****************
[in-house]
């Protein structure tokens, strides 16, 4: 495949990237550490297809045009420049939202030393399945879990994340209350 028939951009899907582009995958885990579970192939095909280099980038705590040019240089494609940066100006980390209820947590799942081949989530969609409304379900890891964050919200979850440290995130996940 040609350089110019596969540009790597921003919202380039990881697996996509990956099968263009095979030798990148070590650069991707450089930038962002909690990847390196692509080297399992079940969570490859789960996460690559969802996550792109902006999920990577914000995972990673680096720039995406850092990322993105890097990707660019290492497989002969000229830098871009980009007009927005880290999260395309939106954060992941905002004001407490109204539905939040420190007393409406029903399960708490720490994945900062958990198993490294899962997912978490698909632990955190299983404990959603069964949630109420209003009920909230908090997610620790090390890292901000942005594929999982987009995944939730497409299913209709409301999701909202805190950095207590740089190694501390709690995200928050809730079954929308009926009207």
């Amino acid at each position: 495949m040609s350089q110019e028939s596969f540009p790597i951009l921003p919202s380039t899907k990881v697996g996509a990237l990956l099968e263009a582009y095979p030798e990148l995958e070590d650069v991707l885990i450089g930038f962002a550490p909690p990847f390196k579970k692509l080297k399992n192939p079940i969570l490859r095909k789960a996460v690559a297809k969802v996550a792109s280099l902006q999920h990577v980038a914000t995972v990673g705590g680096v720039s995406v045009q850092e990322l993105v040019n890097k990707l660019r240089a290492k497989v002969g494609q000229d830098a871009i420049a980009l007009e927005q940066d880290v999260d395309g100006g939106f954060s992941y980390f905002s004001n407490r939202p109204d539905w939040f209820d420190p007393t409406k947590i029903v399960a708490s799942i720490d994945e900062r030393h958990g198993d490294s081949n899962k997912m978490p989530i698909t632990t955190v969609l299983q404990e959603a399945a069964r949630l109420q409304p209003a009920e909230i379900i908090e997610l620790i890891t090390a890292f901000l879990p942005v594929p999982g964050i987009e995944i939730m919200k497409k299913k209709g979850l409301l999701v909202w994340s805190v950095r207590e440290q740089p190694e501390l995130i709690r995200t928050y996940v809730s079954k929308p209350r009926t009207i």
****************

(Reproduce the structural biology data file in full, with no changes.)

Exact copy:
[in-house]
């Protein structure tokens, strides 16, 4: 495949990237550490297809045009420049939202030393399945879990994340209350 028939951009899907582009995958885990579970192939095909280099980038705590040019240089494609940066100006980390209820947590799942081949989530969609409304379900890891964050919200979850440290995130996940 040609350089110019596969540009790597921003919202380039990881697996996509990956099968263009095979030798990148070590650069991707450089930038962002909690990847390196692509080297399992079940969570490859789960996460690559969802996550792109902006999920990577914000995972990673680096720039995406850092990322993105890097990707660019290492497989002969000229830098871009980009007009927005880290999260395309939106954060992941905002004001407490109204539905939040420190007393409406029903399960708490720490994945900062958990198993490294899962997912978490698909632990955190299983404990959603069964949630109420209003009920909230908090997610620790090390890292901000942005594929999982987009995944939730497409299913209709409301999701909202805190950095207590740089190694501390709690995200928050809730079954929308009926009207």
């Amino acid at each position: 495949m040609s350089q110019e028939s596969f540009p790597i951009l921003p919202s380039t899907k990881v697996g996509a990237l990956l099968e263009a582009y095979p030798e990148l995958e070590d650069v991707l885990i450089g930038f962002a550490p909690p990847f390196k579970k692509l080297k399992n192939p079940i969570l490859r095909k789960a996460v690559a297809k969802v996550a792109s280099l902006q999920h990577v980038a914000t995972v990673g705590g680096v720039s995406v045009q850092e990322l993105v040019n890097k990707l660019r240089a290492k497989v002969g494609q000229d830098a871009i420049a980009l007009e927005q940066d880290v999260d395309g100006g939106f954060s992941y980390f905002s004001n407490r939202p109204d539905w939040f209820d420190p007393t409406k947590i029903v399960a708490s799942i720490d994945e900062r030393h958990g198993d490294s081949n899962k997912m978490p989530i698909t632990t955190v969609l299983q404990e959603a399945a069964r949630l109420q409304p209003a009920e909230i379900i908090e997610l620790i890891t090390a890292f901000l879990p942005v594929p999982g964050i987009e995944i939730m919200k497409k299913k209709g979850l409301l999701v909202w994340s805190v950095r207590e440290q740089p190694e501390l995130i709690r995200t928050y996940v809730s079954k929308p209350r009926t009207i």